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Re: [ba-unrev-talk] Alternative categorization scheme

Sounds a bit like Teoma as posted by Jack earlier
http://www.bootstrap.org/lists/ba-unrev-talk/0207/msg00000.html    (01)

----- Original Message -----
From: "Eric Armstrong" <eric.armstrong@sun.com>
To: <ba-unrev-talk@bootstrap.org>
Sent: Thursday, July 18, 2002 9:08 PM
Subject: [ba-unrev-talk] Alternative categorization scheme    (02)

> "Dennis E. Hamilton" wrote:
> > Chris, .... I think you are spot on.  The approach to formal ontologies,
> > taxonomies, and related classification/nomenclature schemes seem to involve
> > straight-jacketing into fixed conceptual frameworks.  I think it shows up
> > dramatically in cross-cultural as well as cross-language matters.  I do not
> > know how the semantic web will reconcile this.  We get to find out in one of
> > the grandest information systems experiments going.
> >
> > At the same time, based on my experience in computation theory, I am aware
> > of schemes that do not require this kind of commitment.  And it is not clear
> > how that can help.  There is something more powerful, but it may not make
> > sense or be practicable to expect to exercise it at the textual analysis
> > level.  Especially if markup is required.
> Rich Persaud wrote:
> > See also current search engine work from NEC Research:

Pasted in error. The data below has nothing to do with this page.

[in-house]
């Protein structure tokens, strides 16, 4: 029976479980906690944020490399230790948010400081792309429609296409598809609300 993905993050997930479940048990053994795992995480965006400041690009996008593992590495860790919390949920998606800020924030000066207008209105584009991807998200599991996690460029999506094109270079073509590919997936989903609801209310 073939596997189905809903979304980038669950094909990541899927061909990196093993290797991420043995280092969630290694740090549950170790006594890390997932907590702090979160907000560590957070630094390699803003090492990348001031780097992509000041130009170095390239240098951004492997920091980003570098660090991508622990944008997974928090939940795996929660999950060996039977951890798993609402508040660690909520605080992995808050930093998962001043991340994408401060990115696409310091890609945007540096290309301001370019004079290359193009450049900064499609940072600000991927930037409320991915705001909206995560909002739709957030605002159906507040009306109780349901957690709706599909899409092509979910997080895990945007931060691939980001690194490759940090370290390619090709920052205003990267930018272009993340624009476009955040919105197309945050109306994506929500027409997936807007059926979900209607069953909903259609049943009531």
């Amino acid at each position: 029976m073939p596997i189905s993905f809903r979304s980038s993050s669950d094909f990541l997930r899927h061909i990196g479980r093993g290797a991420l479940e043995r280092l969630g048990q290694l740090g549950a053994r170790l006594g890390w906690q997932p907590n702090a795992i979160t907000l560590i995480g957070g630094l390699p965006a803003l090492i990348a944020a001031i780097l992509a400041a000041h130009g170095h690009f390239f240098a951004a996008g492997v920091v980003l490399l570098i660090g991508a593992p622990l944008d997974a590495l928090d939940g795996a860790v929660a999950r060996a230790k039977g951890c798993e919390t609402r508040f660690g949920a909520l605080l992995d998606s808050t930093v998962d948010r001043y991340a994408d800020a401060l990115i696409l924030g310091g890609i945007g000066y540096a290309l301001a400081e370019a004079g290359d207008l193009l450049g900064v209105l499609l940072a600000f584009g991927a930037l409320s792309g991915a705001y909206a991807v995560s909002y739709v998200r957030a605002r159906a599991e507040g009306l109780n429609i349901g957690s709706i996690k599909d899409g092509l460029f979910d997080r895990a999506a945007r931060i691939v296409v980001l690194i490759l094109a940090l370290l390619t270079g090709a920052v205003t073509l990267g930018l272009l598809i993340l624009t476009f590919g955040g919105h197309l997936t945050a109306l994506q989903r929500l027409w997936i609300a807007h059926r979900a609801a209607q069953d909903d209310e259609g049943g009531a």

> >
> >     http://www.nature.com/nsu/020304/020304-8.html
> >     http://webselforganization.com/example.html
> >     http://webselforganization.com
> Sychronicity! I've just been reading Nexus -- a fascinating non-mathematical
> discussion of the properties of networks. The first paper shows they are
> taking advantage of their cardinal property -- the fact that they group
> themselves into multiple dense clusters.
> That inspection algorithm could be the key to finding the right context for
> a search. For example, if I search on "shoe installation", the search might
> yield multiple clusters, centered around:
>      * automobile brake shoes
>      * motorcycle brake shoes
>      * bicycle brake shoes
>      * "shoes" in mechanical devices
>      * shoe stores
>      * Hanging large wooden signs
> Suddenly, "more like this" takes on an entirely new meaning. At Google's
> site, "more like this" means "more pages from the same server". But if a
> single representative page for each of the above groups were delivered
> (say, the most frequently linked page in each group), then "more like this"
> would mean, "expand this subgroup and show me all the pages in it".
> What's fascinating about that is that network properties can be exploited
> to identify categories, *without* having to label them or add metadata to
> the web.
>    (03)